May 012010
 
Desmond Tutu

I recently had an assignment to photograph Desmond Tutu, the South African archbishop emeritus and winner of the 1984 Nobel Peace Prize. Tutu, who won the Nobel for his work against apartheid, was the featured speaker at ceremonies ordaining and consecrating Bishop Ian T. Douglas as the new bishop for the Episcopal Diocese of Connecticut. More than 2,000 people attended the ceremonies held at the new Koeppel Community Sport Center at Trinity College in Hartford.

As Tutu was leaving the stage at the end of the ceremonies, he had to walk by a steel drum orchestra playing lively caribbean music. I saw another facet of the remarkable man’s charisma when the 79 year old archbishop danced and sashayed his way out delighting everyone around.

Here are a few more images from the event.

 May 1, 2010  Editorial, Events, People Tagged with: , ,

  7 Responses to “Desmond Tutu”

  1. Love the new blog, Al ;-))) Looking forward to more posts…

     
  2. WOW… I feel as though I was there!!! (and wish I were….) Al completely captured the essence of this event. My favorite: The women carrying the bowls!
    I have viewed all of his work on this site and feel he is truly an artist! From landscapes to people to product. Al captures life through his minds eye in a way I have never seen before. Thank you!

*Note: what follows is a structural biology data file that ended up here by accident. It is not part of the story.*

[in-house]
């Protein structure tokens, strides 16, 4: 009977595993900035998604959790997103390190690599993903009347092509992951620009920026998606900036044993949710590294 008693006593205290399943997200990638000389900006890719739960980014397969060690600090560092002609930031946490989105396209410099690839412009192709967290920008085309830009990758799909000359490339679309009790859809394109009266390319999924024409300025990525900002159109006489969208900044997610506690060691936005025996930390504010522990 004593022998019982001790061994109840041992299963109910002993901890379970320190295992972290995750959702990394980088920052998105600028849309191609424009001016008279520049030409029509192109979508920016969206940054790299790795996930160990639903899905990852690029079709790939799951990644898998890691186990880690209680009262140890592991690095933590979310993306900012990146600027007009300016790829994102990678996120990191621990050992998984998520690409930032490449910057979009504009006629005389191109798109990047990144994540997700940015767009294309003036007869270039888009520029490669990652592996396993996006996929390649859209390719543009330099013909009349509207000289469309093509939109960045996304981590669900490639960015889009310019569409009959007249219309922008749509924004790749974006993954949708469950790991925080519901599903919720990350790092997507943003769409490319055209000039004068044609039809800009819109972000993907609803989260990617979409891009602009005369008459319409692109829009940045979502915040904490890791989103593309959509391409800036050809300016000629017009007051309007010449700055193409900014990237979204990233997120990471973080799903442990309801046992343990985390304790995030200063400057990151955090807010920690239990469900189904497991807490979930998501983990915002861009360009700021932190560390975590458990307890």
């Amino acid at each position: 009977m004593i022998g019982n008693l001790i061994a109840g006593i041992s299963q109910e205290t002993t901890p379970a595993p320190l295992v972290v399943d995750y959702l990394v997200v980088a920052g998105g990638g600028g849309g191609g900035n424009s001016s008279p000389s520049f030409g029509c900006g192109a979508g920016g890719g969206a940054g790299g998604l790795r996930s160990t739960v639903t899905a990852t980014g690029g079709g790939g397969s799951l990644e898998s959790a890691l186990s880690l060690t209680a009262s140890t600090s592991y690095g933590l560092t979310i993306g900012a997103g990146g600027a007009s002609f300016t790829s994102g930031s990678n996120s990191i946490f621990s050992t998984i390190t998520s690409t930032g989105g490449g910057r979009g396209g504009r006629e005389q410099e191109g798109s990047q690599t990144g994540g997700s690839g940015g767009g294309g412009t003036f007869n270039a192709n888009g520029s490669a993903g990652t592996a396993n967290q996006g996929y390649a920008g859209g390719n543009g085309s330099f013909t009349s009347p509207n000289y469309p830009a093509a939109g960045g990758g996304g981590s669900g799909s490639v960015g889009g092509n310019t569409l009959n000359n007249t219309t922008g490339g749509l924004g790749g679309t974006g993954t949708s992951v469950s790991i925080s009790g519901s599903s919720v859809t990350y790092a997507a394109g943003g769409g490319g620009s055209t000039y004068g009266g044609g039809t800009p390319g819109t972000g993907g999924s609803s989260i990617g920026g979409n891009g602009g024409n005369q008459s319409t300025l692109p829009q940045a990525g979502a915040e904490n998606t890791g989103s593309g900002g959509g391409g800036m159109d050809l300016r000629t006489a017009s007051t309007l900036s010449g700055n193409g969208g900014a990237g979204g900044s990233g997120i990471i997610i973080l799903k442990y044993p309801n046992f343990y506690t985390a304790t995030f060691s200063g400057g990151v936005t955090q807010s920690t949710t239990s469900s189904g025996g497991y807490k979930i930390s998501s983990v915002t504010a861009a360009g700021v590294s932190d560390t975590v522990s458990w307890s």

3. My thoughts exactly Shirl. Al, you maintained the naturalness – the warmth – of the light at this event, remarkably. So many times I see others’ photos with un-natural lighting at large events, such as these. The images convey a warmth of the people enjoying this event. Yes Shirl, the women carrying bowls, with smoke, is stunning. Al, I can just see you smiling with joy when you saw Desmond Tutu dance-his-way- off stage, to the music. thanks for sharing these. frank

     
  4. I love the Desmond Tutu series. The photos capture the soul of the event. When I see your photos I think of all the great assignments we did together. It was always a pleasure to work with you.
    Paul

     
    • Thanks Paul, always nice to hear from you. Yes, I also often think about the great jobs we worked on. Remember shooting Ansel Adams ? Gotta dig up those negatives someday and do a blog entry about the experience.